Thursday, April 30, 2015

Hike the Sierra High Route, California

A climber makes tracks to the Mountaineer's Route on Mount Whitney in California's Sierras

Original Word By Jim Gorman and Robert Earle Howells, executive summary by darmansjah

If the Sierra’s original pathbreaker and solitude lover, John Muir, were alive today, it’s a fair bet he’d hike the Sierra High Route instead of the trail that bears his name. The High Route, arguably the best kept wilderness secret in the lower 48, shadows the John Muir Trail as the two traverse the remarkable kingdom of granite that lies between Kings Canyon and YosemiteNational Parks. But whatever the JMT does, the High Route does it higher, harder, and more spectacularly.

The route is the brainchild of mountaineer Steve Roper, who sought an alternative to the heavily pounded JMT. With a taste for glacier-polished slab (or what he calls "Sierra sidewalk"), wind-warped whitebark pine, and lonely lake basins encircled by shark-toothed peaks, Roper pioneered a route that hews as closely as possible to the 10,000-foot (3,048-meter) contour in the narrow zone between timberline and talus summit. A portion of its 195 miles (314 kilometers) piggybacks on existing trail, but mostly the High Route sends hikers off trail to pick their way up jumbled passes and across high-mountain streams. No paint blazes and few cairns mark the way.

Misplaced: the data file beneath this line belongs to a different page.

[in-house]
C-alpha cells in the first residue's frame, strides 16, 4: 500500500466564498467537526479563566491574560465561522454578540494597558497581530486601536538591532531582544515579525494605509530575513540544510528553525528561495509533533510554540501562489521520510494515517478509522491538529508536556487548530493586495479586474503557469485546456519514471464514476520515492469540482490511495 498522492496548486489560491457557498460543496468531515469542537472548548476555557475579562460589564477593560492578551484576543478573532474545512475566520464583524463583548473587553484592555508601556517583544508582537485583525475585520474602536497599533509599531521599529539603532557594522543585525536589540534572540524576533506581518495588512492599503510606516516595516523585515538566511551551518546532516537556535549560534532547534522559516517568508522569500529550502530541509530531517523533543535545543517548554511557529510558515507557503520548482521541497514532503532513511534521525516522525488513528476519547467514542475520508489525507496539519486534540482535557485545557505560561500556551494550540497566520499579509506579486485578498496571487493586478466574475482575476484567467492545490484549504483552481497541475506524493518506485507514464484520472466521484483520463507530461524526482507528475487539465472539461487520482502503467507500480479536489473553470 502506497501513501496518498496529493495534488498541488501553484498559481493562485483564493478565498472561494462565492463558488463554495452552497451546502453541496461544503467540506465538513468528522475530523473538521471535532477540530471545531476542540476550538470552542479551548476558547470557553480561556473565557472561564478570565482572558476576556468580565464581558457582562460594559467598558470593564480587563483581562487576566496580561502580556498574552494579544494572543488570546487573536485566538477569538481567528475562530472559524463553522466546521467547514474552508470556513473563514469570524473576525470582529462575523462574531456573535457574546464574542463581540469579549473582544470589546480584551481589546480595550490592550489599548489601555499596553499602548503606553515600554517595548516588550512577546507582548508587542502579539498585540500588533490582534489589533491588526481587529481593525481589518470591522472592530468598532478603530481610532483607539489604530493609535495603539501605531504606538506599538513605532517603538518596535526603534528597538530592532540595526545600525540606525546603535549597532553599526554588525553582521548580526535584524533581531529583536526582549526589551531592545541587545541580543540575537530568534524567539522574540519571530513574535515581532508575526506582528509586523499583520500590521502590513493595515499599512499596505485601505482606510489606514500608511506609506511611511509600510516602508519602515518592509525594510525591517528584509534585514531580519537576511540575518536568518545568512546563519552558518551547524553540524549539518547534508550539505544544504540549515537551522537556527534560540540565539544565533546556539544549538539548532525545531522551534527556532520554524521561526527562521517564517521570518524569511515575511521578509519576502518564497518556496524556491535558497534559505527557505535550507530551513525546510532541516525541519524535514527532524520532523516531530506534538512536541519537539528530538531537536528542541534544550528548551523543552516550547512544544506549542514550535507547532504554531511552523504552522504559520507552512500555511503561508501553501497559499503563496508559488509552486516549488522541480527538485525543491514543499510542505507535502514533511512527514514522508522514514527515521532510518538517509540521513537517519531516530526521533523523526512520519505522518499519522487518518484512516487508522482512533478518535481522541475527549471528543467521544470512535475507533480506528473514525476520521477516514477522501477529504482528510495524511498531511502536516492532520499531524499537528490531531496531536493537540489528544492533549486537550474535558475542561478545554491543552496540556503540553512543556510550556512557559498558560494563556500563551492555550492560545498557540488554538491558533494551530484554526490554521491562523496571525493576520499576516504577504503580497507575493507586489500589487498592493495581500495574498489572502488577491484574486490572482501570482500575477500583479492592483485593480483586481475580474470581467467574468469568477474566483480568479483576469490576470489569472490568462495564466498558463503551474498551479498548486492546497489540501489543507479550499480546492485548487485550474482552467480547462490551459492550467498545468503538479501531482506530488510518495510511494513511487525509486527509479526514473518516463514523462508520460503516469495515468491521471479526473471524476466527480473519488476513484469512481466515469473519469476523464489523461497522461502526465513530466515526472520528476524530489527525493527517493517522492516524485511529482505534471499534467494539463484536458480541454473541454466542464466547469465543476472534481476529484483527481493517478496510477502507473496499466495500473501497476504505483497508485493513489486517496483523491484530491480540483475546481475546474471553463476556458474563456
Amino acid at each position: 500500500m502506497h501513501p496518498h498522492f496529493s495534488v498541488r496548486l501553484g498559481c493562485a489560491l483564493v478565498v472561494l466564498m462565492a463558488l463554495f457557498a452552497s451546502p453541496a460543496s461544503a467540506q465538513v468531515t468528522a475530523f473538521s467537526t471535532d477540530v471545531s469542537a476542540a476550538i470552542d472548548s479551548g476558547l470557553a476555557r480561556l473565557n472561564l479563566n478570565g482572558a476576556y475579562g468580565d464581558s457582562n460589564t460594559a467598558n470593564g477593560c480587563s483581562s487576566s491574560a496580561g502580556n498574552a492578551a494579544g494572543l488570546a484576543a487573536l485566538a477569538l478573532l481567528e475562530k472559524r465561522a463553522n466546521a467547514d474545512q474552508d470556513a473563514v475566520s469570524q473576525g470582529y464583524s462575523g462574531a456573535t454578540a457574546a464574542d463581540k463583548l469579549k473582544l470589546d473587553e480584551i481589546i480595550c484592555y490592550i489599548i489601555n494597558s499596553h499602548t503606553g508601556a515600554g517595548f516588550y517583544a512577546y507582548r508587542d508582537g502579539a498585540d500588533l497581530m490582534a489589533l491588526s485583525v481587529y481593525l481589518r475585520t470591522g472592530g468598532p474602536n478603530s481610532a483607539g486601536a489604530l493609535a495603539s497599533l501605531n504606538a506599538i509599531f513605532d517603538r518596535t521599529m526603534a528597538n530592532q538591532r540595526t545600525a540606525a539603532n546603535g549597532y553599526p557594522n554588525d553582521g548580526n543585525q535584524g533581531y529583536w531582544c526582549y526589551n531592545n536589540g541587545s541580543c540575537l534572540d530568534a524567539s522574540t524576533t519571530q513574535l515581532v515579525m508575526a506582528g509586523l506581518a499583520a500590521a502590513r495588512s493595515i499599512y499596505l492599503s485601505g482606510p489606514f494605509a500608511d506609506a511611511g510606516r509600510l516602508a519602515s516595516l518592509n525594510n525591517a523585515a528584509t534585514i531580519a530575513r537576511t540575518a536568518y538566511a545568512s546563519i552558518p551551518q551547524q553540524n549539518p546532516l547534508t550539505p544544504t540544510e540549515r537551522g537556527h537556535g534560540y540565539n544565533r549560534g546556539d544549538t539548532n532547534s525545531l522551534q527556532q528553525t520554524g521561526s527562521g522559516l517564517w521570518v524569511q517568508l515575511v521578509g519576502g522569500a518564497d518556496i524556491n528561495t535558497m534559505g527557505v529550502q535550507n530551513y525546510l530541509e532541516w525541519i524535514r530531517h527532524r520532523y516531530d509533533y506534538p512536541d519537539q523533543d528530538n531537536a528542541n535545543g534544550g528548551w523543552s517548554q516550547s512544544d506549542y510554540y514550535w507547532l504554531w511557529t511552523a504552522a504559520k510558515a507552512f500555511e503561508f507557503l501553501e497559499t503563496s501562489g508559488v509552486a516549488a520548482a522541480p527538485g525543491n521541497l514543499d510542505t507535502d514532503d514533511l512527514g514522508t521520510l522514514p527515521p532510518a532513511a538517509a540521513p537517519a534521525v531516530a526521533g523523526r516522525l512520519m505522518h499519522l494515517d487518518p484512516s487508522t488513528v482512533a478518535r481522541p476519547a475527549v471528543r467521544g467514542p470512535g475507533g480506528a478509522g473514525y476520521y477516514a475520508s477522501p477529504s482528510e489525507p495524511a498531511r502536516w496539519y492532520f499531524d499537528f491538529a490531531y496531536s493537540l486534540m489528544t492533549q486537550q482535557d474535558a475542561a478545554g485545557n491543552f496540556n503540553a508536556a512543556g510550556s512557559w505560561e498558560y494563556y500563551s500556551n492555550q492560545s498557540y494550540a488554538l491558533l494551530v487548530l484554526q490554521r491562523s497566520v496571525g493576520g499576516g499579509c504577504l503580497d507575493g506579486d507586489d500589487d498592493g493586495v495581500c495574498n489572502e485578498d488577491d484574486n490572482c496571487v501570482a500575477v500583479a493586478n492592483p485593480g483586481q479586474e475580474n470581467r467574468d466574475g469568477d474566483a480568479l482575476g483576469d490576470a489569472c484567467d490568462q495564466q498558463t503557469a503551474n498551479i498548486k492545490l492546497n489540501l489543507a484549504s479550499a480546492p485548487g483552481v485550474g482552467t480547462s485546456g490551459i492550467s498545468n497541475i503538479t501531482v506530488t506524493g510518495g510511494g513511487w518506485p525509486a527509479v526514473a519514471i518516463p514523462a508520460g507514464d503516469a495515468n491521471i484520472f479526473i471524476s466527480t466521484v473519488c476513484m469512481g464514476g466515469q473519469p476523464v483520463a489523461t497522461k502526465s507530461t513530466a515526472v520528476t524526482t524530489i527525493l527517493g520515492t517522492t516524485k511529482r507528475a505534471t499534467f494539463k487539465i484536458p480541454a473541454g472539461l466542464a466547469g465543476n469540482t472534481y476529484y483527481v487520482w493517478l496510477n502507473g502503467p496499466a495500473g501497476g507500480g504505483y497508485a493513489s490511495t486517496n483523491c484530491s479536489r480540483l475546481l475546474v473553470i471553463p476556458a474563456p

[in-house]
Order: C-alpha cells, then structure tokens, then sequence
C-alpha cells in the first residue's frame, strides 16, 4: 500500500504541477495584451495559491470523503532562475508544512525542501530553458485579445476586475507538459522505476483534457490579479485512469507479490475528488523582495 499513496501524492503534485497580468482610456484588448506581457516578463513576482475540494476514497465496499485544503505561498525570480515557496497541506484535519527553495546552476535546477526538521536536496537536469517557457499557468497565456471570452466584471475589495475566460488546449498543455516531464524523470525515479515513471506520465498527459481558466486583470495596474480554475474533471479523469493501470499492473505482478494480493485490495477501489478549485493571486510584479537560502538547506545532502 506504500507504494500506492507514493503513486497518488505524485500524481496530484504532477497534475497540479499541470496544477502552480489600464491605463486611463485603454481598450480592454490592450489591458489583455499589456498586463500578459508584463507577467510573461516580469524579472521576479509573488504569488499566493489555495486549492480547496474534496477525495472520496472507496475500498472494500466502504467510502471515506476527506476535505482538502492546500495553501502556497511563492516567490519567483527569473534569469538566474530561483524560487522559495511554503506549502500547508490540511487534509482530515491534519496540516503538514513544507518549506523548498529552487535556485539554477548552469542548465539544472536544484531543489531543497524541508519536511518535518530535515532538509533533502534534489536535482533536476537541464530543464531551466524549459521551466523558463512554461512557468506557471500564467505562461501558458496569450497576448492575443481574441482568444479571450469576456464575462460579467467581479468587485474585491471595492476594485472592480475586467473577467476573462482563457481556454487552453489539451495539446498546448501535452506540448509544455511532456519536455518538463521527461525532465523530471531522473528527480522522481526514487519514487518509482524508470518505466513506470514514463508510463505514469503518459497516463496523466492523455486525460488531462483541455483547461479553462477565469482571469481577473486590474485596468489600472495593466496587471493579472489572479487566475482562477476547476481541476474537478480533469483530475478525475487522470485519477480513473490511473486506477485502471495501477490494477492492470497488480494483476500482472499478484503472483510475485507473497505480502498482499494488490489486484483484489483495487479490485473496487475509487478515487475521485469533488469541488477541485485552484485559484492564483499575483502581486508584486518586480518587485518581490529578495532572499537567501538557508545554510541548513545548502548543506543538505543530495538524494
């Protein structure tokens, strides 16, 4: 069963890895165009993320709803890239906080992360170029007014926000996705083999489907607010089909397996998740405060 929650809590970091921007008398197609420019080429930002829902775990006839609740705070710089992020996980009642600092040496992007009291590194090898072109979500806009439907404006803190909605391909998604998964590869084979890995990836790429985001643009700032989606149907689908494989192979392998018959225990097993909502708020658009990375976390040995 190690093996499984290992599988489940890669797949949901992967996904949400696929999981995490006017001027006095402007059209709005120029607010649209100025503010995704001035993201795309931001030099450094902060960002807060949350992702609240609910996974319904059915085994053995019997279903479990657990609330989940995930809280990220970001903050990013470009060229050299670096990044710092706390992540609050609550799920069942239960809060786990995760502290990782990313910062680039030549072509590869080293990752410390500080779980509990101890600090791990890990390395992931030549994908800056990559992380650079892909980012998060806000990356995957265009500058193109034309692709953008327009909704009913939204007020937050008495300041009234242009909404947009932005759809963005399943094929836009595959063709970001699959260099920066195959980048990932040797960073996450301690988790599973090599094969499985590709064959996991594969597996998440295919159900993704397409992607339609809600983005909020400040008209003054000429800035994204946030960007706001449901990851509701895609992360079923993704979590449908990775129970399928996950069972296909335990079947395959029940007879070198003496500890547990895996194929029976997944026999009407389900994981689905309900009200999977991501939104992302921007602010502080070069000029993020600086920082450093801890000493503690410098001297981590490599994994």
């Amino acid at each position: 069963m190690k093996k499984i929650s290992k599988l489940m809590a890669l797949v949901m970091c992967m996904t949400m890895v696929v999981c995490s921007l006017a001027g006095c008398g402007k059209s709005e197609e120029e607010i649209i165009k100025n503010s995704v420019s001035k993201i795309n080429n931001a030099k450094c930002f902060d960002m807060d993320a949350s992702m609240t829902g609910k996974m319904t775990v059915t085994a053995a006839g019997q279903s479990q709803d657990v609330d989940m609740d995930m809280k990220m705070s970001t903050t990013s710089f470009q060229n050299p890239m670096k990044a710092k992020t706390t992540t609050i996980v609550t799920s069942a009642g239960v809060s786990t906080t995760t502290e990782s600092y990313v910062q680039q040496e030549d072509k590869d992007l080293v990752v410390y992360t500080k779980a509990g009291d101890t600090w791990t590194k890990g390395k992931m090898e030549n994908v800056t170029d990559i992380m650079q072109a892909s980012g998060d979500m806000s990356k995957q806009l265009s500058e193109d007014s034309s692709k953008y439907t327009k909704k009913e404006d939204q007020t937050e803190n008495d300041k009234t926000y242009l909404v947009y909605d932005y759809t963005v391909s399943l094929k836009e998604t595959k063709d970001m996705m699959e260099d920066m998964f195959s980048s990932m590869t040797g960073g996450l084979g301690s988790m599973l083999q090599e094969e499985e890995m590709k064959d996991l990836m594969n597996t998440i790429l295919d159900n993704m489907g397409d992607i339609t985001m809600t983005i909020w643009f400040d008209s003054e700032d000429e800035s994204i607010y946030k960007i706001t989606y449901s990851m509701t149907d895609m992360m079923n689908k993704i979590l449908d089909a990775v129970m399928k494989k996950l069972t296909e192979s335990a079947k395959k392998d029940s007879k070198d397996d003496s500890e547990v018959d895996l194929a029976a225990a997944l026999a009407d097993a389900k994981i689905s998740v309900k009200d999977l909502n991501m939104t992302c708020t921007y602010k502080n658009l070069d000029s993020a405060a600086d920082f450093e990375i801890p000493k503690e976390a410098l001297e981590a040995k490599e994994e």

Don’t have the month required to hike the whole thing? Then spend a week on Roper’s favorite section between Merriam Lake (accessed via Paiute Trailhead west of Bishop) and Duck Lake, just south of Mammoth Lakes. As you clamber down from lonesome 12,400-foot (3,780-meter) Italy Pass, look west. Way down below you might catch a glimpse of the JMT.

Need to Know: Sierra High Route, by Steve Roper, is a must-read for off-trail hikers (The Mountaineers Books, $17).

Wednesday, April 29, 2015

15 Classic Trails World's Best Hikes

executive summary by darmansjah

Over the past decade, author Peter Potterfield has hiked more than 10,000 miles over six continents to research this list. He here tells us his picks for the world's 15 best hikes, including Patagonia, Tasmania, Newfoundland, and Petra. Read more in his best-selling book Classic Hikes of the World or his forthcoming book Classic Hikes of North AmericaKungsleden, Sweden

Grand Canyon Hike, Arizona

Everest Base Camp Trek, Nepal

Fitz Roy Trek, Patagonia, Argentina

Petra Through the Back Door, Jordan

Grindelwald, Switzerland

Yosemite Grand Traverse, California, United States

Chilkoot Trail, Alaska and Yukon Territory, U.S. and Canada

Tonquin Valley, Canadian Rockies, Alberta, Canada

Bay of Fires, Tasmania, Australia

Long Range Traverse, Newfoundland, Canada

Queen Charlotte Track, New Zealand 

Mountains of the Moon, Uganda

Kalalau Trail, Kauai, Hawaii, United States

Croagh Patrick, Ireland

Tuesday, April 28, 2015

Grand Canyon Hike, Arizona

Rim to Rim to Rim

executive summary by darmansjah

Round-Trip: 44 miles, 4 to 6 days

When to Go: Everybody does this hike in September to October or April to May, so go in March or November for a more contemplative experience.

Any walk in the Grand Canyon is going to rate pretty high on the Richter scale of hikes, but this route shows you both rims and the river, offers different trails in and out, and gives you enough time within one of the greatest features on Earth to actually savor the majesty of the natural architecture. Time travel through the multicolored layer cake of the Colorado Plateau for two billion years' worth of geology, from the Kaibab limestone at the rim to the Vishnu complex at the river, all on good “corridor” trails with known water sources and pleasant camps.